Milwaukee almost overshadows Sox' road heroics -- almost | Bleader

Milwaukee almost overshadows Sox' road heroics -- almost

by

comment

Milwaukee's Miller Park is a fine home away from home for Chicago's baseball fans. Like Milwaukee itself, it's friendly and inviting, big but not too big, and with a pleasantly diminished volume level compared with our ballparks -- and our city. The stadium has its idiosyncracies: three Harley-Davidson motorcycles (a local source of civic pride) lined up just below where Bernie Brewer goes down the slide on Milwaukee homers, pom-pom girls (there are no cheerleaders in baseball!), and, of course, the wienie race of hot-dog mascots midway through the game. (The place takes as much pride in its eats as Sox Park, which is saying something, and a lot more than Wrigley.) The V-shaped opening in the retractable roof makes for a high contrast of light and shadow on sunny days, and, with the unusual configuration according to the compass, the shade from the grandstand crosses from the first-base line to left field, making left an even more wicked sun field than at Sox Park. Still, it's a lovely ballpark, impressive on my first visit.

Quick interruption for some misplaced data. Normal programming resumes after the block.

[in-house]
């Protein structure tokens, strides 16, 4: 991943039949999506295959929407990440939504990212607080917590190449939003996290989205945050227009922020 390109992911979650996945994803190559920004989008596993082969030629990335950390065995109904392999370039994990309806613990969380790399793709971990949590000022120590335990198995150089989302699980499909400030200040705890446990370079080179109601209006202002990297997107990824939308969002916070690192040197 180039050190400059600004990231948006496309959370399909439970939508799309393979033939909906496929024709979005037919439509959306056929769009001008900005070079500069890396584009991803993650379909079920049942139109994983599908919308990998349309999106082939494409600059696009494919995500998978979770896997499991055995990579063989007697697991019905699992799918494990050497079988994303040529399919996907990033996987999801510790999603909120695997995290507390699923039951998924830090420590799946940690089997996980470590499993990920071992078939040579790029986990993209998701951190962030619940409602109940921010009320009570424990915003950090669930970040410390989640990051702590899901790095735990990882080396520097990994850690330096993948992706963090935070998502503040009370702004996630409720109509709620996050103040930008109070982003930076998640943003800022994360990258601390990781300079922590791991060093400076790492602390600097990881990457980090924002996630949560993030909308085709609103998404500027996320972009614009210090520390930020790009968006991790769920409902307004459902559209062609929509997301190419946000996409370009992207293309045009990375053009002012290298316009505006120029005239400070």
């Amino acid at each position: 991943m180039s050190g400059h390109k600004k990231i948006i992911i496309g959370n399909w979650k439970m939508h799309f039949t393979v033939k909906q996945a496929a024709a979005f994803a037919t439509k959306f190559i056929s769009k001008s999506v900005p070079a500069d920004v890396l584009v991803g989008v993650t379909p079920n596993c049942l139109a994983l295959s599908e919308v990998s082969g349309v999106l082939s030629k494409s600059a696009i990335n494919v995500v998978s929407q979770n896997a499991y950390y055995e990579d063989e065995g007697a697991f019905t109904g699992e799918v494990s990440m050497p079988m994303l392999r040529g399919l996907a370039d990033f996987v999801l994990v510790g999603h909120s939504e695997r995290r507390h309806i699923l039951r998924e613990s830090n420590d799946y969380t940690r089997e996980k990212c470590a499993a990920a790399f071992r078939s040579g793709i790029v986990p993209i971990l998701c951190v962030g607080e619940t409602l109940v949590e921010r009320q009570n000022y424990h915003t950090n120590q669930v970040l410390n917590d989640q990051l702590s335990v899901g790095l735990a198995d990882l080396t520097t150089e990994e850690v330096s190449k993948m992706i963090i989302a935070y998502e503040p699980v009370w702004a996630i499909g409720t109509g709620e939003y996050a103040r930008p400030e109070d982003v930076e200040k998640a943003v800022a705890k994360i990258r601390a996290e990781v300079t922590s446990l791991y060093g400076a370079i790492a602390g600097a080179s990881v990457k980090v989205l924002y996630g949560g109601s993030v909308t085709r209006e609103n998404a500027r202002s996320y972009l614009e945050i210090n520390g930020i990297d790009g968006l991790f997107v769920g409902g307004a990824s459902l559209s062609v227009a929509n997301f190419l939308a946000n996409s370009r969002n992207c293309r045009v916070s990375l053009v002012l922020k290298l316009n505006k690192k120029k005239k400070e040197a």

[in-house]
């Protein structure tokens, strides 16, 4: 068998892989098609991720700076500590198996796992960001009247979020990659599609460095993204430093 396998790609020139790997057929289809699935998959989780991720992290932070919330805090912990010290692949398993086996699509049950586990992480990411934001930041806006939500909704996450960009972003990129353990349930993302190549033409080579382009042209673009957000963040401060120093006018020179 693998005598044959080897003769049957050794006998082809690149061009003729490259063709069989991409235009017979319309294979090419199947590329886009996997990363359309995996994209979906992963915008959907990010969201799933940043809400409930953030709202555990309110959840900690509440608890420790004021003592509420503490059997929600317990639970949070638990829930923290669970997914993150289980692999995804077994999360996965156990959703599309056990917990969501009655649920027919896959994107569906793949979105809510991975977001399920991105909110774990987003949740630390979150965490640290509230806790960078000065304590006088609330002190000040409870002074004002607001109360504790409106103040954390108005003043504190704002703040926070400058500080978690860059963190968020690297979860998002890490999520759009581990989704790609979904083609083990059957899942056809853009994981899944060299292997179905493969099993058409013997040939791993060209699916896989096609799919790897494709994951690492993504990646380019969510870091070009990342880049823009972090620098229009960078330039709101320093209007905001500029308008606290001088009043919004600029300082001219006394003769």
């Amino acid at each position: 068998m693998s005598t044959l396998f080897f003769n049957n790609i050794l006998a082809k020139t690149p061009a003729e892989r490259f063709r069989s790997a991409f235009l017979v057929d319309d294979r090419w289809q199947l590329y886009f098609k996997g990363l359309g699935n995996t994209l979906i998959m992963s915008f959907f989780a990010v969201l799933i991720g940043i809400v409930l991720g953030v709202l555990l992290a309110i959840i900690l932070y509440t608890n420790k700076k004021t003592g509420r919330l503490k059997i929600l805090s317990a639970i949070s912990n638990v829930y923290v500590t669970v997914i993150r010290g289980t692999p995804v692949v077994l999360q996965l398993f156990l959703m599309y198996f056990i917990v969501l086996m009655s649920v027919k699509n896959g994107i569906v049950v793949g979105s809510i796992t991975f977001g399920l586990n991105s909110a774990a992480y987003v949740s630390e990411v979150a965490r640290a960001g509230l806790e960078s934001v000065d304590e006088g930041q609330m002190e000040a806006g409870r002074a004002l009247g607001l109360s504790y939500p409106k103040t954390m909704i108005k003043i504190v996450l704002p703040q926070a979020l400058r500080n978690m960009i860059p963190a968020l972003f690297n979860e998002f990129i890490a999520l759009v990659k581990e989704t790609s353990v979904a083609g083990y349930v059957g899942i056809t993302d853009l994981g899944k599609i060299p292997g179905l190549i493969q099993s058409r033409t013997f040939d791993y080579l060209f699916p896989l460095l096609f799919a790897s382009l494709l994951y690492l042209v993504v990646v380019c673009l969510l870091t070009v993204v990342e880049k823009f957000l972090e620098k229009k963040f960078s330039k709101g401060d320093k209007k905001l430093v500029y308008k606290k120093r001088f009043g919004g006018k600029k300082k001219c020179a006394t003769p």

It was almost enough to overshadow the Sox' Jose Contreras Saturday -- almost but not quite. Since his return from exile in the minors, Churchy, as I like to call him, for the big Cuban Churchill cigar, pitched his second straight start of eight shutout innings. That's 16 straight and running since coming back from Charlotte. First, it's astounding that he's back at all after tearing his Achilles heel last year, a career-threatening injury. He got himself in the best shape of his big-league career this spring in rehabbing, but while he had the stuff and the velocity, he wasn't sharp in putting it together. Since going back to the bushes, he's refocused and simplified his plan of attack: sweeping sidearm sliders to right-handed hitters and overhand split-finger fastballs to lefties, mixed with plenty of fastballs, both sidearm and overhand, and the odd curve. When the Sox staked him to a 7-0 lead, he stepped on the gas, stuck to the fastball, and mowed the Brewers down. If Gordon Beckham had made a couple of tough chances at third base -- the sort of plays no-hitters are based on -- Churchy would have taken a perfect game into the eighth, and who knows what would have happened from there? As it is, he left after eight frames, and the Sox claimed a 7-1 win -- an enjoyable day at the ballpark all around for Sox fans.

Add a comment